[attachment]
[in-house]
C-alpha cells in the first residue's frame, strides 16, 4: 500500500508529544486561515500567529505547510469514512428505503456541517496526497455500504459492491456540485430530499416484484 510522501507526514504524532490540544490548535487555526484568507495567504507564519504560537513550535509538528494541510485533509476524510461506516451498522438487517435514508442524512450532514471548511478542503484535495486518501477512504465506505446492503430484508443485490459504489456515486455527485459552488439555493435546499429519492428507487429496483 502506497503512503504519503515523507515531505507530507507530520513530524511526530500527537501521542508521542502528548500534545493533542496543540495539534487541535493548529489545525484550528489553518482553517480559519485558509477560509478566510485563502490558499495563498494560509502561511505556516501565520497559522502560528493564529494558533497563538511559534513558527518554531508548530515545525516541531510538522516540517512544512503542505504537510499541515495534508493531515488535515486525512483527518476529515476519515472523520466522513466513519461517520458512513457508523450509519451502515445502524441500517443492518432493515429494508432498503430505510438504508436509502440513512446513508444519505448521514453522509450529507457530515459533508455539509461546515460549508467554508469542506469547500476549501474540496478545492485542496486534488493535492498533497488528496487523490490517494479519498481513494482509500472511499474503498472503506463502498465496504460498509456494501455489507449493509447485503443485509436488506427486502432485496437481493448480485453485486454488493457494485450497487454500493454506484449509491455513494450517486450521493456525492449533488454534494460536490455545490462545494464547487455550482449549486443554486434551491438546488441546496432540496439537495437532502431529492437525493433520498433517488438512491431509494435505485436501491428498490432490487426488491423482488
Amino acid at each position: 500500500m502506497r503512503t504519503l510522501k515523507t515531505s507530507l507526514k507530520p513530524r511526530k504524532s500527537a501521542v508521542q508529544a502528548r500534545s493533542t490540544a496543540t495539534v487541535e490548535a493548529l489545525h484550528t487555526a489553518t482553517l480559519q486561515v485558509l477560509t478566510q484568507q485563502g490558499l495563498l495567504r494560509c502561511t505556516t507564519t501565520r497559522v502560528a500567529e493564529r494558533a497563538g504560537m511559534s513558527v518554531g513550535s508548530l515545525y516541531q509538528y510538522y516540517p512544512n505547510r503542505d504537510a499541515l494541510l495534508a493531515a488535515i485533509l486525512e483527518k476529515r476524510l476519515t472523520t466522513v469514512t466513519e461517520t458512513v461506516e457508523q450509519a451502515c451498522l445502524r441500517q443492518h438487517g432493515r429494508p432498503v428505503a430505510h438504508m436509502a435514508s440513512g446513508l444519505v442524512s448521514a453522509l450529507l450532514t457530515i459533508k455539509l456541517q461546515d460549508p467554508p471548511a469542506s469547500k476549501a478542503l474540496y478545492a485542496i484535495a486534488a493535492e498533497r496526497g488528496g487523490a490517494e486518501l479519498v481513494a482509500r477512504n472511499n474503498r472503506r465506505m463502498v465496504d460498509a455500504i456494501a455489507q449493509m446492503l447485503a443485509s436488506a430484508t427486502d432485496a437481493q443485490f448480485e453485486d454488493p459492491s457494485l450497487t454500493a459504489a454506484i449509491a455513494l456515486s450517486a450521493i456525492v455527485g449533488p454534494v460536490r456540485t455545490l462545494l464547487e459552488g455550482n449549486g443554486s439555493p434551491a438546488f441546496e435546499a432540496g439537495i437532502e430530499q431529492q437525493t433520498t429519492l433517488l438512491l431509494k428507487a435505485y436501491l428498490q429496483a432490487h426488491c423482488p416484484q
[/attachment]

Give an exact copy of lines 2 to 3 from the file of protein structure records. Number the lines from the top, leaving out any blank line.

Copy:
C-alpha cells in the first residue's frame, strides 16, 4: 500500500508529544486561515500567529505547510469514512428505503456541517496526497455500504459492491456540485430530499416484484 510522501507526514504524532490540544490548535487555526484568507495567504507564519504560537513550535509538528494541510485533509476524510461506516451498522438487517435514508442524512450532514471548511478542503484535495486518501477512504465506505446492503430484508443485490459504489456515486455527485459552488439555493435546499429519492428507487429496483 502506497503512503504519503515523507515531505507530507507530520513530524511526530500527537501521542508521542502528548500534545493533542496543540495539534487541535493548529489545525484550528489553518482553517480559519485558509477560509478566510485563502490558499495563498494560509502561511505556516501565520497559522502560528493564529494558533497563538511559534513558527518554531508548530515545525516541531510538522516540517512544512503542505504537510499541515495534508493531515488535515486525512483527518476529515476519515472523520466522513466513519461517520458512513457508523450509519451502515445502524441500517443492518432493515429494508432498503430505510438504508436509502440513512446513508444519505448521514453522509450529507457530515459533508455539509461546515460549508467554508469542506469547500476549501474540496478545492485542496486534488493535492498533497488528496487523490490517494479519498481513494482509500472511499474503498472503506463502498465496504460498509456494501455489507449493509447485503443485509436488506427486502432485496437481493448480485453485486454488493457494485450497487454500493454506484449509491455513494450517486450521493456525492449533488454534494460536490455545490462545494464547487455550482449549486443554486434551491438546488441546496432540496439537495437532502431529492437525493433520498433517488438512491431509494435505485436501491428498490432490487426488491423482488
Amino acid at each position: 500500500m502506497r503512503t504519503l510522501k515523507t515531505s507530507l507526514k507530520p513530524r511526530k504524532s500527537a501521542v508521542q508529544a502528548r500534545s493533542t490540544a496543540t495539534v487541535e490548535a493548529l489545525h484550528t487555526a489553518t482553517l480559519q486561515v485558509l477560509t478566510q484568507q485563502g490558499l495563498l495567504r494560509c502561511t505556516t507564519t501565520r497559522v502560528a500567529e493564529r494558533a497563538g504560537m511559534s513558527v518554531g513550535s508548530l515545525y516541531q509538528y510538522y516540517p512544512n505547510r503542505d504537510a499541515l494541510l495534508a493531515a488535515i485533509l486525512e483527518k476529515r476524510l476519515t472523520t466522513v469514512t466513519e461517520t458512513v461506516e457508523q450509519a451502515c451498522l445502524r441500517q443492518h438487517g432493515r429494508p432498503v428505503a430505510h438504508m436509502a435514508s440513512g446513508l444519505v442524512s448521514a453522509l450529507l450532514t457530515i459533508k455539509l456541517q461546515d460549508p467554508p471548511a469542506s469547500k476549501a478542503l474540496y478545492a485542496i484535495a486534488a493535492e498533497r496526497g488528496g487523490a490517494e486518501l479519498v481513494a482509500r477512504n472511499n474503498r472503506r465506505m463502498v465496504d460498509a455500504i456494501a455489507q449493509m446492503l447485503a443485509s436488506a430484508t427486502d432485496a437481493q443485490f448480485e453485486d454488493p459492491s457494485l450497487t454500493a459504489a454506484i449509491a455513494l456515486s450517486a450521493i456525492v455527485g449533488p454534494v460536490r456540485t455545490l462545494l464547487e459552488g455550482n449549486g443554486s439555493p434551491a438546488f441546496e435546499a432540496g439537495i437532502e430530499q431529492q437525493t433520498t429519492l433517488l438512491l431509494k428507487a435505485y436501491l428498490q429496483a432490487h426488491c423482488p416484484q